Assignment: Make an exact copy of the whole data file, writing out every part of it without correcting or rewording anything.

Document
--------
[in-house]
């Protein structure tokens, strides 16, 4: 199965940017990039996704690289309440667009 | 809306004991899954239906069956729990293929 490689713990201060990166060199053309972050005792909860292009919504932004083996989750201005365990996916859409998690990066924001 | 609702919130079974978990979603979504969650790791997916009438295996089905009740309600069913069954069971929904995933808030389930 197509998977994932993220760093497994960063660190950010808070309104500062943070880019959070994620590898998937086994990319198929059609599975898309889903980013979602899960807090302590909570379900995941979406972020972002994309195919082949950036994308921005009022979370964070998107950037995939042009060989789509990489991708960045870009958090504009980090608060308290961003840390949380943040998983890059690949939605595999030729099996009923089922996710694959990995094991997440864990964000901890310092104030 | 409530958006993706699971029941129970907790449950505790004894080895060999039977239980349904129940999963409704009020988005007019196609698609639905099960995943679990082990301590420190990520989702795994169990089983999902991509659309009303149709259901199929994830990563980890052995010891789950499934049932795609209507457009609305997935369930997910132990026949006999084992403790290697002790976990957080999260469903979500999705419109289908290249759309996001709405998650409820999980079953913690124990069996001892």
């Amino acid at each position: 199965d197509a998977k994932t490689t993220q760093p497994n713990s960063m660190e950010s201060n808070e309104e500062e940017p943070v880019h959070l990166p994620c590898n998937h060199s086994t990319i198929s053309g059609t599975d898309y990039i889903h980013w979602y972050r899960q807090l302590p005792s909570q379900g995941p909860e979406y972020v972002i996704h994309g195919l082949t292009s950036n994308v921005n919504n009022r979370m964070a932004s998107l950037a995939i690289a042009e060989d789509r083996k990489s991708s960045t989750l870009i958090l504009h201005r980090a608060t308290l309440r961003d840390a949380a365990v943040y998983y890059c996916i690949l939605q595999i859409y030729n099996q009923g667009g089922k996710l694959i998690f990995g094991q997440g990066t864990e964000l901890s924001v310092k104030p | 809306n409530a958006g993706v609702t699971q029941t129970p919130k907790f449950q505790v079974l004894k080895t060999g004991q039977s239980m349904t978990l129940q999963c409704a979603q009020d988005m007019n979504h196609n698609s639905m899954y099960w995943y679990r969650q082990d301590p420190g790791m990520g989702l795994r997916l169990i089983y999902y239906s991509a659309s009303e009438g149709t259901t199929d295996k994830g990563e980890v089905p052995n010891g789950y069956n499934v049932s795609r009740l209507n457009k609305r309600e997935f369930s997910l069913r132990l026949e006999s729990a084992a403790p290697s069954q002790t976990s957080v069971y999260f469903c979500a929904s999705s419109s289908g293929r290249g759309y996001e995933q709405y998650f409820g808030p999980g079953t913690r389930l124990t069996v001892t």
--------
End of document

[in-house]
């Protein structure tokens, strides 16, 4: 199965940017990039996704690289309440667009 | 809306004991899954239906069956729990293929 490689713990201060990166060199053309972050005792909860292009919504932004083996989750201005365990996916859409998690990066924001 | 609702919130079974978990979603979504969650790791997916009438295996089905009740309600069913069954069971929904995933808030389930 197509998977994932993220760093497994960063660190950010808070309104500062943070880019959070994620590898998937086994990319198929059609599975898309889903980013979602899960807090302590909570379900995941979406972020972002994309195919082949950036994308921005009022979370964070998107950037995939042009060989789509990489991708960045870009958090504009980090608060308290961003840390949380943040998983890059690949939605595999030729099996009923089922996710694959990995094991997440864990964000901890310092104030 | 409530958006993706699971029941129970907790449950505790004894080895060999039977239980349904129940999963409704009020988005007019196609698609639905099960995943679990082990301590420190990520989702795994169990089983999902991509659309009303149709259901199929994830990563980890052995010891789950499934049932795609209507457009609305997935369930997910132990026949006999084992403790290697002790976990957080999260469903979500999705419109289908290249759309996001709405998650409820999980079953913690124990069996001892």
């Amino acid at each position: 199965d197509a998977k994932t490689t993220q760093p497994n713990s960063m660190e950010s201060n808070e309104e500062e940017p943070v880019h959070l990166p994620c590898n998937h060199s086994t990319i198929s053309g059609t599975d898309y990039i889903h980013w979602y972050r899960q807090l302590p005792s909570q379900g995941p909860e979406y972020v972002i996704h994309g195919l082949t292009s950036n994308v921005n919504n009022r979370m964070a932004s998107l950037a995939i690289a042009e060989d789509r083996k990489s991708s960045t989750l870009i958090l504009h201005r980090a608060t308290l309440r961003d840390a949380a365990v943040y998983y890059c996916i690949l939605q595999i859409y030729n099996q009923g667009g089922k996710l694959i998690f990995g094991q997440g990066t864990e964000l901890s924001v310092k104030p | 809306n409530a958006g993706v609702t699971q029941t129970p919130k907790f449950q505790v079974l004894k080895t060999g004991q039977s239980m349904t978990l129940q999963c409704a979603q009020d988005m007019n979504h196609n698609s639905m899954y099960w995943y679990r969650q082990d301590p420190g790791m990520g989702l795994r997916l169990i089983y999902y239906s991509a659309s009303e009438g149709t259901t199929d295996k994830g990563e980890v089905p052995n010891g789950y069956n499934v049932s795609r009740l209507n457009k609305r309600e997935f369930s997910l069913r132990l026949e006999s729990a084992a403790p290697s069954q002790t976990s957080v069971y999260f469903c979500a929904s999705s419109s289908g293929r290249g759309y996001e995933q709405y998650f409820g808030p999980g079953t913690r389930l124990t069996v001892t």